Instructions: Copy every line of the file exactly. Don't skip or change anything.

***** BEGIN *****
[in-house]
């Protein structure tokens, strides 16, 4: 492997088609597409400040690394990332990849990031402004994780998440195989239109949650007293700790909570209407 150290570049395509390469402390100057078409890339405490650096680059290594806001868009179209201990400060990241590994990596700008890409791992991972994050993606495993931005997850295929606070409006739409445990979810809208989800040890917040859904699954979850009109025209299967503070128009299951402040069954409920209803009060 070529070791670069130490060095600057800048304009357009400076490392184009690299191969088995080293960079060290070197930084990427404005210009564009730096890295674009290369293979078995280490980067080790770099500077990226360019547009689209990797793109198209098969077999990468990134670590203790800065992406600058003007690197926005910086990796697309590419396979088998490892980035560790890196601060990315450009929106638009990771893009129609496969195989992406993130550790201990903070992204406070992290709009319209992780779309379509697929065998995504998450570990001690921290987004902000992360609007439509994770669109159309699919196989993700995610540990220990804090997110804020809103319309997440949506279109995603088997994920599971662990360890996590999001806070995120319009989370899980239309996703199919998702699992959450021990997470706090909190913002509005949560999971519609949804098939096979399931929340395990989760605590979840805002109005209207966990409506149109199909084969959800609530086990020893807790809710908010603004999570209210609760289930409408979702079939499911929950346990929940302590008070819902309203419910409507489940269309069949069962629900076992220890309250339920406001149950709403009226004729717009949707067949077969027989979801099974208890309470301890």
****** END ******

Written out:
[in-house]
């Protein structure tokens, strides 16, 4: 492997088609597409400040690394990332990849990031402004994780998440195989239109949650007293700790909570209407 150290570049395509390469402390100057078409890339405490650096680059290594806001868009179209201990400060990241590994990596700008890409791992991972994050993606495993931005997850295929606070409006739409445990979810809208989800040890917040859904699954979850009109025209299967503070128009299951402040069954409920209803009060 070529070791670069130490060095600057800048304009357009400076490392184009690299191969088995080293960079060290070197930084990427404005210009564009730096890295674009290369293979078995280490980067080790770099500077990226360019547009689209990797793109198209098969077999990468990134670590203790800065992406600058003007690197926005910086990796697309590419396979088998490892980035560790890196601060990315450009929106638009990771893009129609496969195989992406993130550790201990903070992204406070992290709009319209992780779309379509697929065998995504998450570990001690921290987004902000992360609007439509994770669109159309699919196989993700995610540990220990804090997110804020809103319309997440949506279109995603088997994920599971662990360890996590999001806070995120319009989370899980239309996703199919998702699992959450021990997470706090909190913002509005949560999971519609949804098939096979399931929340395990989760605590979840805002109005209207966990409506149109199909084969959800609530086990020893807790809710908010603004999570209210609760289930409408979702079939499911929950346990929940302590008070819902309203419910409507489940269309069949069962629900076992220890309250339920406001149950709403009226004729717009949707067949077969027989979801099974208890309470301890």